As a follow-up, you can make this into an instant role-play. Tell students to work with a new partner and explain the following situation:

You are the presidential candidate for your country. You have just lost the election. You are speaking to one of your aides. Ask students to think of ways of completing the sentence stems above.

To focus on form and meaning, you can set up a drill like the following. Write on the board the words:

  • possible
  • impossible
  • certain

Say different phrases and show how the sentence changes depending on if it’s possible, impossible or certain, e.g.

We go out. (point to certain) We’ll go out.

We stay at home. (point to impossible) We can’t stay at home.

We go to the cinema. (point to possible) We might go to the cinema.

Continue, giving other cues. These cues could be spoken, or written on cards, which you can show the students, e.g.

I have a drink. (certain)

I have coffee. (impossible)

I have tea. (possible)

We work tonight. (possible)

You work tonight. (impossible)

I work tonight. (certain)

Prepare six to twelve more examples.

Tell the students you are going to describe a situation that is open to interpretation (see example below). When you finish, ask them to work in pairs and make as many sentences as possible as to what may have happened. For this, they should use modal verb + have + past participle, e.g.

When I arrived at school today, there were papers all over the floor in the hall and the director’s office.

Possible conclusions:

  • There may have been a break-in.
  • The director might have gone crazy and thrown the papers around.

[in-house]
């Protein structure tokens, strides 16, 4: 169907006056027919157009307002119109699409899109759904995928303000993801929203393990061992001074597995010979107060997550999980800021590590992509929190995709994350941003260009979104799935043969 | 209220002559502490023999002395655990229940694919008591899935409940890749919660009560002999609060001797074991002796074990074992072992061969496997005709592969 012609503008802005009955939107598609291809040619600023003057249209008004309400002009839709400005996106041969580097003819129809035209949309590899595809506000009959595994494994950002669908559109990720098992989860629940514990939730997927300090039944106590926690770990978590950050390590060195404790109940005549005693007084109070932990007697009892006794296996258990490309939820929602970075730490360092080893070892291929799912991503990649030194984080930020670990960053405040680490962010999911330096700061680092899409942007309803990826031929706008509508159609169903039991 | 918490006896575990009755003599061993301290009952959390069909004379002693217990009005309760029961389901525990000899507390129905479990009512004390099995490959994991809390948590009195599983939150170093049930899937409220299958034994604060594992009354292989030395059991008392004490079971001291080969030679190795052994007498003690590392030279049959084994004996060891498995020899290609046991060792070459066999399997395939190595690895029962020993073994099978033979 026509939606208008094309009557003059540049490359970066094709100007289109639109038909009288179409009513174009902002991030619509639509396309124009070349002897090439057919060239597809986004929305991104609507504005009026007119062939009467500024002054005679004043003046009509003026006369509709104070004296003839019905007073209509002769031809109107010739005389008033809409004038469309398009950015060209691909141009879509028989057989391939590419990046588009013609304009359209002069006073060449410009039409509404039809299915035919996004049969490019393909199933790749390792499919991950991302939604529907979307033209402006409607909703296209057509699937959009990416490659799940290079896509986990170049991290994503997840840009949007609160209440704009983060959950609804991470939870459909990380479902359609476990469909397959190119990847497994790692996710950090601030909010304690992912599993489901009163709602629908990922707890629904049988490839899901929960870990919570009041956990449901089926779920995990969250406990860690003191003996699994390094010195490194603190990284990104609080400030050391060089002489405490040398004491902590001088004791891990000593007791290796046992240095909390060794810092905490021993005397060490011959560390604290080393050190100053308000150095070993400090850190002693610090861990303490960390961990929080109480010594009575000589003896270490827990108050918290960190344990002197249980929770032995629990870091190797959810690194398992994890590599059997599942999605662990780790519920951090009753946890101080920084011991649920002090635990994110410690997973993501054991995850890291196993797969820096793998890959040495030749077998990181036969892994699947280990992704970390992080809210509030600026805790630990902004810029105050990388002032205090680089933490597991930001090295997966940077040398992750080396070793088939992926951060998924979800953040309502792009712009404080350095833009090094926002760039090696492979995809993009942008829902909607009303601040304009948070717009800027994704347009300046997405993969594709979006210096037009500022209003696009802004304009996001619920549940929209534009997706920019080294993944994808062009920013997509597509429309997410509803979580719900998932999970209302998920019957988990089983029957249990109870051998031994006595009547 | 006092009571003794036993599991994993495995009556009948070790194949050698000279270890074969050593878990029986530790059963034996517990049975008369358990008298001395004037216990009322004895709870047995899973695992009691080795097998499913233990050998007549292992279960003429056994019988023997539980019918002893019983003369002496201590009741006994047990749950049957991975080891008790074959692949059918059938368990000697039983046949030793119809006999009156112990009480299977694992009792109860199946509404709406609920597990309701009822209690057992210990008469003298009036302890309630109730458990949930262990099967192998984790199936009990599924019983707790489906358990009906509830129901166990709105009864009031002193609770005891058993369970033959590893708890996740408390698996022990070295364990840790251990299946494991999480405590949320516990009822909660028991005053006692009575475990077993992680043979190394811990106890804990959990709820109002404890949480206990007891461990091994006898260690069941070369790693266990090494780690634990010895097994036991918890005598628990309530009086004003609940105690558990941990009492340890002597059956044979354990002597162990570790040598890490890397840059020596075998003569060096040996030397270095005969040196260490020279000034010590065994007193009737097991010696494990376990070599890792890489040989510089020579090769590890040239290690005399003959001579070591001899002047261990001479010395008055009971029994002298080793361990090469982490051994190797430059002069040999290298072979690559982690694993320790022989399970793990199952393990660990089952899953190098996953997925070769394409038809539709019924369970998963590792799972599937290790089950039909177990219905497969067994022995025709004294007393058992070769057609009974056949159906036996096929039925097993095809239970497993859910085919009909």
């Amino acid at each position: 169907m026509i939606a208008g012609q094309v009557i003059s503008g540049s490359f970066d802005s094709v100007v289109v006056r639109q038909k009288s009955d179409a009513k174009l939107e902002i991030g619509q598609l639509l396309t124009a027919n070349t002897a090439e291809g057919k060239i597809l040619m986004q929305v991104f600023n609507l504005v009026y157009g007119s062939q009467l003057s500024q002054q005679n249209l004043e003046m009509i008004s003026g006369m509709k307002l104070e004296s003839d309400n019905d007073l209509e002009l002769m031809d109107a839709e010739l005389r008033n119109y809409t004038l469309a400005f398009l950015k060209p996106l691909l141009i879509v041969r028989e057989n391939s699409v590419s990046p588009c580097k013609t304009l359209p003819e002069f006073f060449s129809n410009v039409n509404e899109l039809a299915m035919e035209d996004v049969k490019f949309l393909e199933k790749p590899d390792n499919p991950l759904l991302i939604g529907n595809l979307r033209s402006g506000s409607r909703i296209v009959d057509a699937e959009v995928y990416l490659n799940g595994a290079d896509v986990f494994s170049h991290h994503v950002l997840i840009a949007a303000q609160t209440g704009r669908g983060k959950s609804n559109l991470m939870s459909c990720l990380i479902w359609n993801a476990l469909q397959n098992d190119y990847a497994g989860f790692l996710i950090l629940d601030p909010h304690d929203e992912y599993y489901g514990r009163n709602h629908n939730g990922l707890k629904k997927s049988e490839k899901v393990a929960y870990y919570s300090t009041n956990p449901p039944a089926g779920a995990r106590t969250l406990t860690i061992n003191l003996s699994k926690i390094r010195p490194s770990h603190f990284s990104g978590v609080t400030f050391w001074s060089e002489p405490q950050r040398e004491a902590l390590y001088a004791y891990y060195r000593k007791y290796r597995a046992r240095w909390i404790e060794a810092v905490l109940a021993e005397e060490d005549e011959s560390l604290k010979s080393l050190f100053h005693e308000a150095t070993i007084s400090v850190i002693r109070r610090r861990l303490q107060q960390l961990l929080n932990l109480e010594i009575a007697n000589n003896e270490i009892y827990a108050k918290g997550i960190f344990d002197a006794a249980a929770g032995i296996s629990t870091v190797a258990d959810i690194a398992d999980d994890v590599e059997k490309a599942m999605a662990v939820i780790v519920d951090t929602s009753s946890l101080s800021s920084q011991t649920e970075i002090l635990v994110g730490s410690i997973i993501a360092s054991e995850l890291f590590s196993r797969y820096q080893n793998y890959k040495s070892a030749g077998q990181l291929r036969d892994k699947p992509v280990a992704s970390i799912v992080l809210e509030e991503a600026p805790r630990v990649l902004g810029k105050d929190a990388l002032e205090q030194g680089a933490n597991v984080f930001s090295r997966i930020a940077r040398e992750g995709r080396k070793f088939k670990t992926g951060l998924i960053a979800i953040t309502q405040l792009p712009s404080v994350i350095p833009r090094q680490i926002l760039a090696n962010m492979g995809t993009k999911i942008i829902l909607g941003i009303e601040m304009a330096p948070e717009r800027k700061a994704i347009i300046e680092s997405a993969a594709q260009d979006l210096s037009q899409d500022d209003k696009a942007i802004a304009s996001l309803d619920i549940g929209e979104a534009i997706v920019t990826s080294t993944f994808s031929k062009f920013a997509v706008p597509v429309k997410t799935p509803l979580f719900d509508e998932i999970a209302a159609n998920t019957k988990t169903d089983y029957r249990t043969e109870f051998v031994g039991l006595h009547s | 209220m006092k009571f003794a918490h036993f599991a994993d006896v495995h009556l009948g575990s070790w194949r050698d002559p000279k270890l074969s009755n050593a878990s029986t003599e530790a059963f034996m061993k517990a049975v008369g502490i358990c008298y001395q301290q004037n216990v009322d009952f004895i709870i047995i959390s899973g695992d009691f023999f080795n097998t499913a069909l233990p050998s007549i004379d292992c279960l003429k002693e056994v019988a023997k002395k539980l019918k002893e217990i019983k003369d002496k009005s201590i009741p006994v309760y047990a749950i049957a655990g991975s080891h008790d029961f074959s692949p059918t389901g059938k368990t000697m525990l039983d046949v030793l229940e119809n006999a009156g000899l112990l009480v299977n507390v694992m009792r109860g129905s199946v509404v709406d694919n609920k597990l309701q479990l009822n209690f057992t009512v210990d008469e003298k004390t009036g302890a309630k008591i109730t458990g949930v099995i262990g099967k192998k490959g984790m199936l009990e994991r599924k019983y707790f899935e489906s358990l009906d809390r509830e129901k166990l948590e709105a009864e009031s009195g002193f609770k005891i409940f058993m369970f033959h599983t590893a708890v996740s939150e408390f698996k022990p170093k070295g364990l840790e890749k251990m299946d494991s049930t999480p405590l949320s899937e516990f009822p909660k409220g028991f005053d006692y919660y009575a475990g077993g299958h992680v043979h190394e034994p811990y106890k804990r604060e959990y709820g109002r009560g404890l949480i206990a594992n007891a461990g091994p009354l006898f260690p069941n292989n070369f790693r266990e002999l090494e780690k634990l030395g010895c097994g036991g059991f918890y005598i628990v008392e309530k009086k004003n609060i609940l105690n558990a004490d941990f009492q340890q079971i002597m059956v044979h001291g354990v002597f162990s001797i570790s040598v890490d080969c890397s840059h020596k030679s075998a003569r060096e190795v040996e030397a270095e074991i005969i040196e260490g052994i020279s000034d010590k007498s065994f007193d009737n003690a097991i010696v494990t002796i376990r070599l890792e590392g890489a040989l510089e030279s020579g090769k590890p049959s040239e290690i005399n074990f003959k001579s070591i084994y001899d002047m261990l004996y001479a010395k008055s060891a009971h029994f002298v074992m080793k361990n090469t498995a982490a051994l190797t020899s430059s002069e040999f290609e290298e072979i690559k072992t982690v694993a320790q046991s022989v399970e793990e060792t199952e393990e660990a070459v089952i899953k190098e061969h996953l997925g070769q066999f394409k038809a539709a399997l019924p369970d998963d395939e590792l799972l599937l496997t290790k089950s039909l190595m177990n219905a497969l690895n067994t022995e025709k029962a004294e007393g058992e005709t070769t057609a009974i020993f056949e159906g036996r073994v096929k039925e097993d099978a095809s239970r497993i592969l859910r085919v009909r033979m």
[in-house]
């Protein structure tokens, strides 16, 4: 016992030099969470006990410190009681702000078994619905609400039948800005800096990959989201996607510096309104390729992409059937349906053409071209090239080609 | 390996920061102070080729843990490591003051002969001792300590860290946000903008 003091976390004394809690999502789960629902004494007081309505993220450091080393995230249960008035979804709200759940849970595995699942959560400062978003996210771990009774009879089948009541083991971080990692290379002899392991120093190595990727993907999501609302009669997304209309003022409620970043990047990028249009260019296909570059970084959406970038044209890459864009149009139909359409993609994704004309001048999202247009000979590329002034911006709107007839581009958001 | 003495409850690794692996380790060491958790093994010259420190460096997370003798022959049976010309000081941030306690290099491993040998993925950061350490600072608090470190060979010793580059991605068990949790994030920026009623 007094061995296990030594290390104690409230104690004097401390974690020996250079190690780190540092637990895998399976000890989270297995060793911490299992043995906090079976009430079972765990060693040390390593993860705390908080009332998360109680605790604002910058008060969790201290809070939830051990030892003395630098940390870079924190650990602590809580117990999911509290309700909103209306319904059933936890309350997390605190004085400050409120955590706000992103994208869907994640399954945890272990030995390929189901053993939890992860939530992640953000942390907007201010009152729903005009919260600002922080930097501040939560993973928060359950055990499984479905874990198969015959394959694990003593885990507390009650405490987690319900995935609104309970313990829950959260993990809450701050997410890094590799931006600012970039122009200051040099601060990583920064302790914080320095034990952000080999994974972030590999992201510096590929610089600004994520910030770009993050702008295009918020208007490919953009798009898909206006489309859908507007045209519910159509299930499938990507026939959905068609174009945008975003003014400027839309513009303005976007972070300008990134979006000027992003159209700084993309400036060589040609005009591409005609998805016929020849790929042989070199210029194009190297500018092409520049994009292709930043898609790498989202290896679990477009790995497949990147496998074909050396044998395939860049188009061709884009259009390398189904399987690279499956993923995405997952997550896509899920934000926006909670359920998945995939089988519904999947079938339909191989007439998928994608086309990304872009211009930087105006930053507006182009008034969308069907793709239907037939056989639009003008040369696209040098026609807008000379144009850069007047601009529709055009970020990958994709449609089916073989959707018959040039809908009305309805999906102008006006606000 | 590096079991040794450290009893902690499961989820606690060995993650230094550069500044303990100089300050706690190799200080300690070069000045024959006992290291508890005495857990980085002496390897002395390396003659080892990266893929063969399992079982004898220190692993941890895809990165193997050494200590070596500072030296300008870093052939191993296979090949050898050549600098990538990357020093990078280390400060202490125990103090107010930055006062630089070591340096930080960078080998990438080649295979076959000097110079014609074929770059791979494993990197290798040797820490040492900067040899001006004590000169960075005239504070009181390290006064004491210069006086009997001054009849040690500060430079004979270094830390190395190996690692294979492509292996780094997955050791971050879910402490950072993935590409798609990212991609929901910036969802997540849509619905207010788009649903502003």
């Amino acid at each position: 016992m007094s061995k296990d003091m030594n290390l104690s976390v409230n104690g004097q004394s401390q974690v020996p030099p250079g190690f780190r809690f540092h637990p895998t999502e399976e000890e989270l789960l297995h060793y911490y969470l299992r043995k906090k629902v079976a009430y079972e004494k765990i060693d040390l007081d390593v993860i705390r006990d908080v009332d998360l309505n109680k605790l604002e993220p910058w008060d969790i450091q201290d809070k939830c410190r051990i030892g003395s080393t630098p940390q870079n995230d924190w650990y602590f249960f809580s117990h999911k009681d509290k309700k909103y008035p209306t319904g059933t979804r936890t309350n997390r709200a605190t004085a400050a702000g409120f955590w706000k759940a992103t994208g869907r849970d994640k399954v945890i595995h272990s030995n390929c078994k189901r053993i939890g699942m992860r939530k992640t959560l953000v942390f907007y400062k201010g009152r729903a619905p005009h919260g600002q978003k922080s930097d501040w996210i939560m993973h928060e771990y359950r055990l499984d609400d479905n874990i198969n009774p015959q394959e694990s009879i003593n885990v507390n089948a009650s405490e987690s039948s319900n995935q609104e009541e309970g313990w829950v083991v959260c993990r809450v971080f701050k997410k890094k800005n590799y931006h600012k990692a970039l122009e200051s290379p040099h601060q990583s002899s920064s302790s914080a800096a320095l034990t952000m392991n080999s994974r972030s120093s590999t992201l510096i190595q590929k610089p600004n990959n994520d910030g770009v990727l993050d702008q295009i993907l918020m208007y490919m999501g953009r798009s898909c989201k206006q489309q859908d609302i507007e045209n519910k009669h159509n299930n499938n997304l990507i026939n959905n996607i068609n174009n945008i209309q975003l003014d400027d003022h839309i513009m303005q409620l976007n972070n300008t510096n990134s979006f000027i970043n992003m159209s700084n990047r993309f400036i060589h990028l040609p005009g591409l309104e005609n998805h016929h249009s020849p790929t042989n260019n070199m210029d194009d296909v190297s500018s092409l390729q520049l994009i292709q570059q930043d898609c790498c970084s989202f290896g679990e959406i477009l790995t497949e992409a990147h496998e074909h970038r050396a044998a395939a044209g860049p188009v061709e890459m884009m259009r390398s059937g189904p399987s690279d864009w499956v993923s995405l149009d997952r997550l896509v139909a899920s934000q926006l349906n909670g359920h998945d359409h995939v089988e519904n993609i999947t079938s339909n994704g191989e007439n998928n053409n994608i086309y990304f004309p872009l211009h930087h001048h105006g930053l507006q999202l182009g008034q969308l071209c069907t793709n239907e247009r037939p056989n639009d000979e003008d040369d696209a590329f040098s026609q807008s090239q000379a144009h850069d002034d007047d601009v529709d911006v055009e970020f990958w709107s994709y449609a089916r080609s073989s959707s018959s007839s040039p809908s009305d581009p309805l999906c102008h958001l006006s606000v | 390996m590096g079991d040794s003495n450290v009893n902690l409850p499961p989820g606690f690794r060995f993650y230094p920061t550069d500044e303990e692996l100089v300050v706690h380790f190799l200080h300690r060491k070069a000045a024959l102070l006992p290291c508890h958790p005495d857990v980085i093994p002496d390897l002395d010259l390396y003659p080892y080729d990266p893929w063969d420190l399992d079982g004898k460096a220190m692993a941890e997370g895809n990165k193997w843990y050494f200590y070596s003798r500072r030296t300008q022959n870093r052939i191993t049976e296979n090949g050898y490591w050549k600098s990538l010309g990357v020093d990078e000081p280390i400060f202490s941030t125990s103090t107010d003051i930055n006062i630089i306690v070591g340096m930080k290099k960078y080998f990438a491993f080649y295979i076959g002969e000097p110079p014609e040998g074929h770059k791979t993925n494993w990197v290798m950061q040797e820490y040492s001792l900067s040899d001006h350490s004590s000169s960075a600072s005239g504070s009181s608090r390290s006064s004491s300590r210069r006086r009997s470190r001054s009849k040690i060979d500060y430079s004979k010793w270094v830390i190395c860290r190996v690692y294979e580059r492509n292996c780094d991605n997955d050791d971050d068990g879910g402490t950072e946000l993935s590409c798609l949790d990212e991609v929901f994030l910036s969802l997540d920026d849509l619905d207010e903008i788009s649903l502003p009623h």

• Some students may have played a joke.
  • The director must have been furious.

Other possible situations:

  • You were stuck in traffic for two hours.
  • You heard loud dance music coming from the staff room.
  • No students came to class.
  • When you walked in, all the students started laughing.
  • Student X was fifteen minutes late.

One activity to get students to practise modal verbs of obligation is to ask them to make rules. Here are some ways of doing it:

  1. Ask students to work in groups. Give each group the name of a place (e.g. library, swimming pool, jail, school, bus, amusement park) and ask them to write rules for this place (using must, mustn’t, have to and don’t have to). When they finish, groups read out their rules and the others guess the place.

  2. Ask students to work in small groups or pairs. Ask them to imagine that they are in charge of designing the rules for a perfect language school. They should include what the students and teacher should do, mustn’t do and can do. At the end of the activity, ask different groups to read out their rules (or post them on the wall). Who has the best school?

  3. Prepare a series of sentences about typical rules in society (see below for examples) and ask students to complete them with a modal verb so that they are true for their country, e.g.

You ____________ vote in elections.
You ____________ drink alcohol at the age of 18.
You ____________ get married at the age of 15.
You ____________ drive a car at the age of 14.
You ____________ do military service when you are 18.